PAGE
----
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Paul's Calls: Thumbs up on Ebert

It wasn't long ago that the Patriots used a seventh-round pick on a small wide receiver with some quarterback experience in his background. Late in last month's draft, they did it again.


Jeremy Ebert, a 5-11 speedster out of Northwestern, was tabbed by New England with its final pick two weeks ago. But unlike Julian Edelman, who was similarly chosen in the seventh-round back in 2009, Ebert made his transition from quarterback to receiver went he jumped from high school to college – not college to the pros like the Patriots jack-of-all-trades.

"Having quarterback experience does help you understand the game from a different perspective," Ebert said as he prepared for rookie mini-camp at Gillette Stadium. "As a receiver, I try to be more cognizant of not constantly complaining to the quarterback about being open and wanting the ball all the time. Viewing the game through a quarterback's eyes is definitely helpful in terms of being a receiver."

Ebert enjoyed a highly productive career with the Wildcats, working almost exclusively out of the slot similar to the manner in which Wes Welker has terrorized NFL defenses. It's a role he definitely envisions himself in and he's looking forward to soaking up as much as he can from all the Patriots wideouts.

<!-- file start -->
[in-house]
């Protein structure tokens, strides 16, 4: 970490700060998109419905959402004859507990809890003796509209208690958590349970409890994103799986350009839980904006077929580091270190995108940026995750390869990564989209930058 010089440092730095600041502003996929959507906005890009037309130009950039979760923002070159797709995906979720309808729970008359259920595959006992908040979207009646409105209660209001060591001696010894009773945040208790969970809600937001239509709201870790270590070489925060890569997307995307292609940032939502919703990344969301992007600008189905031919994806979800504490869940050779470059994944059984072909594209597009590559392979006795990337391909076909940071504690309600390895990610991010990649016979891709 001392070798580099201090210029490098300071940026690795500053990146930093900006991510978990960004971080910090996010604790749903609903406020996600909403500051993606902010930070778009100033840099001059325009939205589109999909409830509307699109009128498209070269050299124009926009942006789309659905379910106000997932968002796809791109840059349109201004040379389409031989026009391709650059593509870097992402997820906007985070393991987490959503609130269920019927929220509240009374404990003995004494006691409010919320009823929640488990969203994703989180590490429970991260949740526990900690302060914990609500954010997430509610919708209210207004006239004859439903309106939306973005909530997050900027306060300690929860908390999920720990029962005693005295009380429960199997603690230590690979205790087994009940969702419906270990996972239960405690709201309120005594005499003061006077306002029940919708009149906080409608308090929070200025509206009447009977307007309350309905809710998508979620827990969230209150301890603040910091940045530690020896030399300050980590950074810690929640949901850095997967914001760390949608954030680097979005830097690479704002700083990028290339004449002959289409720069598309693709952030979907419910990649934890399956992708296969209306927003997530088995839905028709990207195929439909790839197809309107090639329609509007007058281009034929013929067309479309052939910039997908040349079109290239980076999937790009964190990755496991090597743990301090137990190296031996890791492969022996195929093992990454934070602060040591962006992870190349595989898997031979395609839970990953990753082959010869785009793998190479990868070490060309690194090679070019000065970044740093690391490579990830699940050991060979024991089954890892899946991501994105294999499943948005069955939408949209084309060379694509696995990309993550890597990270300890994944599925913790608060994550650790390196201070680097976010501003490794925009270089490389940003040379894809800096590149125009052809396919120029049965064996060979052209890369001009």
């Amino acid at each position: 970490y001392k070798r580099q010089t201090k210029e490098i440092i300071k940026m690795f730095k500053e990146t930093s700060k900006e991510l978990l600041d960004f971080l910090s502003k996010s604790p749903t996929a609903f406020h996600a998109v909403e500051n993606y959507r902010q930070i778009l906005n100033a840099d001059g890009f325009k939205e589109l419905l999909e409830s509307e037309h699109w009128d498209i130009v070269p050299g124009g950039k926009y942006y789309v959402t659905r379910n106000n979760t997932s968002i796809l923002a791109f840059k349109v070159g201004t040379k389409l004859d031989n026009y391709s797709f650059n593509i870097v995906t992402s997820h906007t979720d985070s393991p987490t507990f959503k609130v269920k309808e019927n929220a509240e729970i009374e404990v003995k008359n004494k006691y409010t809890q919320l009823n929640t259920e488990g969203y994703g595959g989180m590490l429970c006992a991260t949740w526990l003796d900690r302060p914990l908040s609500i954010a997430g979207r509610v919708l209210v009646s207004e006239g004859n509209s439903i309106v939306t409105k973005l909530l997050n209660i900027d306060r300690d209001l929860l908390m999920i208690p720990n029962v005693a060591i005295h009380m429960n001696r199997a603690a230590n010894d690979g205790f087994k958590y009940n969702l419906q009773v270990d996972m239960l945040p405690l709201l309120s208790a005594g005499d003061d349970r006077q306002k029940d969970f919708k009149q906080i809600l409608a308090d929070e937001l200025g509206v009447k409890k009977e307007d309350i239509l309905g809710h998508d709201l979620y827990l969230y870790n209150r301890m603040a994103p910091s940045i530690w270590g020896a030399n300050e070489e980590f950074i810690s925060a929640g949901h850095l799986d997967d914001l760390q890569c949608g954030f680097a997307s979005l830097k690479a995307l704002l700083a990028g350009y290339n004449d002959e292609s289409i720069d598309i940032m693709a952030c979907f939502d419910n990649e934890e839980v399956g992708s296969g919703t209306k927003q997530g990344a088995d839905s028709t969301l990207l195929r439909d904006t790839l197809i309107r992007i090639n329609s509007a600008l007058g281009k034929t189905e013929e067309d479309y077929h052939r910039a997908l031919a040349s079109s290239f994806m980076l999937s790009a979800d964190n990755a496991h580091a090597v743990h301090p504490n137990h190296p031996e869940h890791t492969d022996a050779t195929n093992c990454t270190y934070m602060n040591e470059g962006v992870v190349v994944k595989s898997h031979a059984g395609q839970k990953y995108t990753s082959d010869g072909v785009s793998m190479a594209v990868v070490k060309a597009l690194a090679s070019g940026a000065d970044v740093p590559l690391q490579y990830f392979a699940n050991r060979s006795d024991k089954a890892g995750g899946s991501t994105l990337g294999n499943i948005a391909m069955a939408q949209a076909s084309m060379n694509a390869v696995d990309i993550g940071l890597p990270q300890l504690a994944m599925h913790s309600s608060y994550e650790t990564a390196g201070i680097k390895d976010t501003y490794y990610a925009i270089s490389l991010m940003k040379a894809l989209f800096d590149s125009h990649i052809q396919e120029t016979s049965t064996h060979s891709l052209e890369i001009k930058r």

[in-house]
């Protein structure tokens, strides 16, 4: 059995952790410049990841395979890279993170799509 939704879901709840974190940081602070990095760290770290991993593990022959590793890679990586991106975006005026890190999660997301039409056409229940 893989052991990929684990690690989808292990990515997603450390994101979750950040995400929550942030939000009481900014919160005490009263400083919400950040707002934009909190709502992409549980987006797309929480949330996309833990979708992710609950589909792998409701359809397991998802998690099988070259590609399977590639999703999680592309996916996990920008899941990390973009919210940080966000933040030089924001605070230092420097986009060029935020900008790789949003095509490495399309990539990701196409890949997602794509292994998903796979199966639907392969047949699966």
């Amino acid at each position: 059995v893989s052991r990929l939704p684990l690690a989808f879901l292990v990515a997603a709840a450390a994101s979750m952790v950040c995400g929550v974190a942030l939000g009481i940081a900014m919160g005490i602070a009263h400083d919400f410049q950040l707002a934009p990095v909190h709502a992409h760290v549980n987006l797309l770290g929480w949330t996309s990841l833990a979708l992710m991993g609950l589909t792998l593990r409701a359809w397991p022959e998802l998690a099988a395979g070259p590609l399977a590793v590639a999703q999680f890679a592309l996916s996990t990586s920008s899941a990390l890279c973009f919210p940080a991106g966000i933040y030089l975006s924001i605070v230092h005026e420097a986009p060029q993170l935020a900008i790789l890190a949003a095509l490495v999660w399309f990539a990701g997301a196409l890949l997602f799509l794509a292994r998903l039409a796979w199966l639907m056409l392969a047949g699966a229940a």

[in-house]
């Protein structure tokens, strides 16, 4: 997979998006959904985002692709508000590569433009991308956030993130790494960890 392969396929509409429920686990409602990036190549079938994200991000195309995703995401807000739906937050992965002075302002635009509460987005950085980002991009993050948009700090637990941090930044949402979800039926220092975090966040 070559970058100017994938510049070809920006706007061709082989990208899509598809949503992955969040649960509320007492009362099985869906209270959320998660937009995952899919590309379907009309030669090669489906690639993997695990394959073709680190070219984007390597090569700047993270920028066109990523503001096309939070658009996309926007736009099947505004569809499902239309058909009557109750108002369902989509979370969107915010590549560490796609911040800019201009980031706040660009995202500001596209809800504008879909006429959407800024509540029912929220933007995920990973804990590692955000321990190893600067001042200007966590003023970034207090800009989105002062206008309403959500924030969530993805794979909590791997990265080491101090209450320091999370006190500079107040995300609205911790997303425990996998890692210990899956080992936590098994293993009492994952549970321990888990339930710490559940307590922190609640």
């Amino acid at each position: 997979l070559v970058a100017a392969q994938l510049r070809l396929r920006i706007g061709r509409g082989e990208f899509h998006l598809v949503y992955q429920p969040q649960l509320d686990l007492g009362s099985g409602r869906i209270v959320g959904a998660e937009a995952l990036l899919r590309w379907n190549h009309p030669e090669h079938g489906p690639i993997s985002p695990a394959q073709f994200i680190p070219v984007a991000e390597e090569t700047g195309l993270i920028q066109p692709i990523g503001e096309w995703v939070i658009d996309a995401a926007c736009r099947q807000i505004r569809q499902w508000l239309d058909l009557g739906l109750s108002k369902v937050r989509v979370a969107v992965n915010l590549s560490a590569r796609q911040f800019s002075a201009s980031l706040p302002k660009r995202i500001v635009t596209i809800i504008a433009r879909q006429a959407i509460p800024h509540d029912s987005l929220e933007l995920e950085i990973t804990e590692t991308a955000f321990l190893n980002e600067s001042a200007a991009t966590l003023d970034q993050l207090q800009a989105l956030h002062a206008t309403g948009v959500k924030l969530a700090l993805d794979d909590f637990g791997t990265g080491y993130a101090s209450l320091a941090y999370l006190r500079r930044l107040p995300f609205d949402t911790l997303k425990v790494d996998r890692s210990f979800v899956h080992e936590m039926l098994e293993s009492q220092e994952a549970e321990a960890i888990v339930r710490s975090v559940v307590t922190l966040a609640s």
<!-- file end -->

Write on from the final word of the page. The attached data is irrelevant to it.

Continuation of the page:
"All the wide receivers here, they're all great," Ebert said. "They're playing in the NFL, so learning from all these guys is going to be awesome. I'm just really excited to meet them and be a sponge and soak up all I can."

Despite Ebert's background at such a prestigious academic school as Northwestern, he admitted to being a tad intimidated by the prospect of learning the Patriots cumbersome offensive system while also finishing up his studies.

"It's stressful but it comes with the territory," he said. "I want to get my degree so I am happy to stay there and get that. It's Northwestern, you kind of have to take it seriously. School comes first, not athletics. It's a great academic school and I wanted to get a degree from the best place I could. I know that football is not going to last forever."

Interestingly, Ebert donned a sweatshirt with the number 80 on it. He was predictably asked if he was aware of the digits' history in New England, and while he was he displayed some rookie nerves when answering.

"I know it was Brown, Tim Brown," he said, confusing the former Raiders perennial Pro Bowler with Mr. Patriot, Troy Brown before immediately correcting himself. "Troy Brown. He was obviously a great player. I don't even know if this is going to be my number. They just gave me a sweatshirt and I put it on."

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